Moderator: Peter Burris
Analyst: Robin Harris
Clustered storage technologies have been available for several decades. However, the publicity surrounding the inexpensive, highly scalable clustered storage architectures implemented by Web giants Google and Amazon to support their specialized storage requirements has created new excitement about clustered storage technologies. This interest will only gain intensity in mid-year 2008 when EMC is expected to enter this emerging market with a combination of products code named Hulk (hardware) and Maui (software).
The fundamental feature of clustered storage is its emphasis on storage capacity scalability for unstructured storage and cost optimization of those storage spaces using lower cost components than are normal in large arrays. The trade off is lower seek and I/O per second performance.
The cost of storage on large arrays is as high as $20/GB, while on some clustered systems it is as cheap as $1/GB. This price differential, high scalability and lower read performance makes it an attractive solution for storing the explosion of unstructured data created by users of organizations of all sizes.
As regulatory and business requirements for keeping large quantities of data evolve over the next few years, the need to support “Webscale” storage spaces will only grow in many organizations. The key question is not if clustered storage systems represent a viable technology set but rather how users will gain access to the differentiated price points associated with those systems. Some users no doubt will encounter the need for Web-scale computing faster than others, driven by particular business characteristics that feature greater growth in unstructured data. These users are likely to deploy clustered systems alongside more traditional technologies, including very large arrays. Other users may not encounter the same pressure as quickly and may turn to alternative means to source the pricing benefits of clustered storage, perhaps through exploitation of storage-related services from storage hosting companies.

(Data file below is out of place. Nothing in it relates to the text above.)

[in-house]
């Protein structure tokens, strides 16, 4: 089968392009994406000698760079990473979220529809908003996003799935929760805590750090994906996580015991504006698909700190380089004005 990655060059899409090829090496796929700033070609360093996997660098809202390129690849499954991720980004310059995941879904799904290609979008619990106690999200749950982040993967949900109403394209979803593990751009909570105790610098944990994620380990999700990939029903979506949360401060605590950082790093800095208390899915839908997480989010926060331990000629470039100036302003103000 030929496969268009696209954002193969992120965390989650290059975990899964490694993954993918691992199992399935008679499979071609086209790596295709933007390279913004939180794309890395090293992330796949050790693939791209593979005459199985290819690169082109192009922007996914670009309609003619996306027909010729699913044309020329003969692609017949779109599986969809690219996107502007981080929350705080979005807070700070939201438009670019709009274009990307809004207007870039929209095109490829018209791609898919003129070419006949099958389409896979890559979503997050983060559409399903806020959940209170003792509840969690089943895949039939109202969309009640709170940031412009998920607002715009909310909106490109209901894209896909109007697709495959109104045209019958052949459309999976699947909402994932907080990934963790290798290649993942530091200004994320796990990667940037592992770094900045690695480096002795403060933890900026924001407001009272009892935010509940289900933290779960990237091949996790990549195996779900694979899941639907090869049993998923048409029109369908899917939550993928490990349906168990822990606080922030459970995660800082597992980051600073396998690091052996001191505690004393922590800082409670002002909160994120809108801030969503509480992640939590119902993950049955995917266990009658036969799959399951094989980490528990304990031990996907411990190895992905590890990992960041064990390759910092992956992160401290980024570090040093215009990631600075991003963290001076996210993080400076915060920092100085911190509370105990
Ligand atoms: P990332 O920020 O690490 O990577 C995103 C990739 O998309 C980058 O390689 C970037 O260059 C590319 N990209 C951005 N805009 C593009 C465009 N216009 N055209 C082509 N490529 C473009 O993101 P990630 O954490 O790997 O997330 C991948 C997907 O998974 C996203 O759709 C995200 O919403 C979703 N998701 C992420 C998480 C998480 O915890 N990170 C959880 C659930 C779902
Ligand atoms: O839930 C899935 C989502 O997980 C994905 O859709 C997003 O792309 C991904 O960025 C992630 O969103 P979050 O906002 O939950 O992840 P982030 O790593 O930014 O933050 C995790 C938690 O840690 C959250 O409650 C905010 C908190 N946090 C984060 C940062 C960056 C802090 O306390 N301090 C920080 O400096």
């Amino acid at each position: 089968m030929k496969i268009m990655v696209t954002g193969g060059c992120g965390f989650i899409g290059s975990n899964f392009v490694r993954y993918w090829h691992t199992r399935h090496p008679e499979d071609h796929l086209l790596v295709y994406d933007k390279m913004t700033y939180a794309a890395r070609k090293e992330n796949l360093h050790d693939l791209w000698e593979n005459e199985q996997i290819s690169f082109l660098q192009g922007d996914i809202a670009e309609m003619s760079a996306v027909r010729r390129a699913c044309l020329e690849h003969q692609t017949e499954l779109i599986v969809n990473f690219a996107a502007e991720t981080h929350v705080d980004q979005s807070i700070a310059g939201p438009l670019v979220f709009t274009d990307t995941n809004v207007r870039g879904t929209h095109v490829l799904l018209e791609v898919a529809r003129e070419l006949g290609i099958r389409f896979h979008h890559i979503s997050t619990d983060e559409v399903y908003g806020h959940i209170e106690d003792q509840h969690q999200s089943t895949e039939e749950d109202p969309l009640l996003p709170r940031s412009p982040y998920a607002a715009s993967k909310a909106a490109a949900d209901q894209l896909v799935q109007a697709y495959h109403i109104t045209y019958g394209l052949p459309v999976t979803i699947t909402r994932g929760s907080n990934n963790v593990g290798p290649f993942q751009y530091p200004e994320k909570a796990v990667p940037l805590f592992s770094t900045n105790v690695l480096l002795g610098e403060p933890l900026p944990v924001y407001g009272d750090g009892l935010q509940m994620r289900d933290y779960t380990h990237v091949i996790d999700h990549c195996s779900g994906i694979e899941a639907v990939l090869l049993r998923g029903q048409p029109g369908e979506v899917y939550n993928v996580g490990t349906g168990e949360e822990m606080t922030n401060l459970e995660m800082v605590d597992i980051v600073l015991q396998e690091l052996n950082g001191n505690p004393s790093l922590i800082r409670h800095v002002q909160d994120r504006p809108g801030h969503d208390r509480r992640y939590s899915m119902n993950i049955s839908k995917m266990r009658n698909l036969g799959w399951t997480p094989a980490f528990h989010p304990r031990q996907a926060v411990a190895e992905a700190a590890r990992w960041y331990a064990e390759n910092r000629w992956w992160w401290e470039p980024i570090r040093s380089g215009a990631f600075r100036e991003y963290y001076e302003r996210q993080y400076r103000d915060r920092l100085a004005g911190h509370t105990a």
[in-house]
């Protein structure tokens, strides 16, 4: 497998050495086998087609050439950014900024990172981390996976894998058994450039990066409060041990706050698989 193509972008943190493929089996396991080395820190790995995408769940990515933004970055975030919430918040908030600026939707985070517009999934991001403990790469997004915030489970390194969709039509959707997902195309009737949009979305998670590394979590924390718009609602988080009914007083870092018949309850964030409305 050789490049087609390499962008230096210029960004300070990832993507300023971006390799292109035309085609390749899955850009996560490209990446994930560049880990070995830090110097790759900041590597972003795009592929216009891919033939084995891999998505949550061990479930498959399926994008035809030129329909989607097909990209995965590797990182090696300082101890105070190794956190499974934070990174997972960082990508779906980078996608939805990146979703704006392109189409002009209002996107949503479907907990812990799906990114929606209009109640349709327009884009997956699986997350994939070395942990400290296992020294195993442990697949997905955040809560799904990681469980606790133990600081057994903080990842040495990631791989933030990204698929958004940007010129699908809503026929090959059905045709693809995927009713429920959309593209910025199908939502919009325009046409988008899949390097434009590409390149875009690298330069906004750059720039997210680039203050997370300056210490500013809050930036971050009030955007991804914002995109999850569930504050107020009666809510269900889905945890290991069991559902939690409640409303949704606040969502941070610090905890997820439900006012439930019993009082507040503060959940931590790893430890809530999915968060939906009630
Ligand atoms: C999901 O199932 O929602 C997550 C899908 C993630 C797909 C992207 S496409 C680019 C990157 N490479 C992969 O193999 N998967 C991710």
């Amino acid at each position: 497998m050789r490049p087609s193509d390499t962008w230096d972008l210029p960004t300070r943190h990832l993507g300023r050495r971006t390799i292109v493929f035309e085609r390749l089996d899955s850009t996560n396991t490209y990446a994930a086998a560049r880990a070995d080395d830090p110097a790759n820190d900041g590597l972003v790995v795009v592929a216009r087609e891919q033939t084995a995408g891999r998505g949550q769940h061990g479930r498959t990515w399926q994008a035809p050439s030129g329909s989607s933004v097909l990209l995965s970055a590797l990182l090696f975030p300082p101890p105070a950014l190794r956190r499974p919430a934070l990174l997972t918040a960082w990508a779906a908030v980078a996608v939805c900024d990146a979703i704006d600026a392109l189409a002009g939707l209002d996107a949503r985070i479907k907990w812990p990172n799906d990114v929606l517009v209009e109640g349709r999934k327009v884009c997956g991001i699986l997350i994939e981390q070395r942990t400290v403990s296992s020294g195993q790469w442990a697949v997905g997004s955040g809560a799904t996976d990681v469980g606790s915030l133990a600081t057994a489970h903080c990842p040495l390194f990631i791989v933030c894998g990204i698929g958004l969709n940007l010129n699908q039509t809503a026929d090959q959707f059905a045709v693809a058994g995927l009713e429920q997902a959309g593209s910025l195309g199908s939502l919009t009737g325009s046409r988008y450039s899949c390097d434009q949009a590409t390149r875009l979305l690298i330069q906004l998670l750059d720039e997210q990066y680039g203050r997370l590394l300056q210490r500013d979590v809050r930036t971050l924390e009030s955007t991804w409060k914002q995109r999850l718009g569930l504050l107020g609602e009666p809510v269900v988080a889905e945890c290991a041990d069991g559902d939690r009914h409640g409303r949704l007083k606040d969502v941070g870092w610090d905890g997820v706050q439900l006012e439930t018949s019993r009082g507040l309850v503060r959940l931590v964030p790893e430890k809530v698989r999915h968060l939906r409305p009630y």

A key challenge users will face as they put forward plans to appropriately deploy their storage investments will be to identify the right degree of scale in their various storage and application needs to ensure they are getting the right storage technology for the right price. This is where EMC's expected announcement becomes interesting. EMC is likely to present a coherent vision of the marriage of controller-oriented arrays for high throughput and clustered storage arrays for applications with high scalability but lower data access speed requirements. It will take a few years for users to develop the right rule-of-thumb to envision the appropriate mix of storage technologies, but it is increasingly evident that clustered storage will emerge as an important option.
Action Item: Users should gain familiarity with clustered storage technologies, and specifically the different price points, scalability, and performance levels they may offer, and start to use classification and other strategies to discretely organize their applications, data, information, and storage needs to take advantage of clustered storage technologies as they gain favor through multiple sourcing options.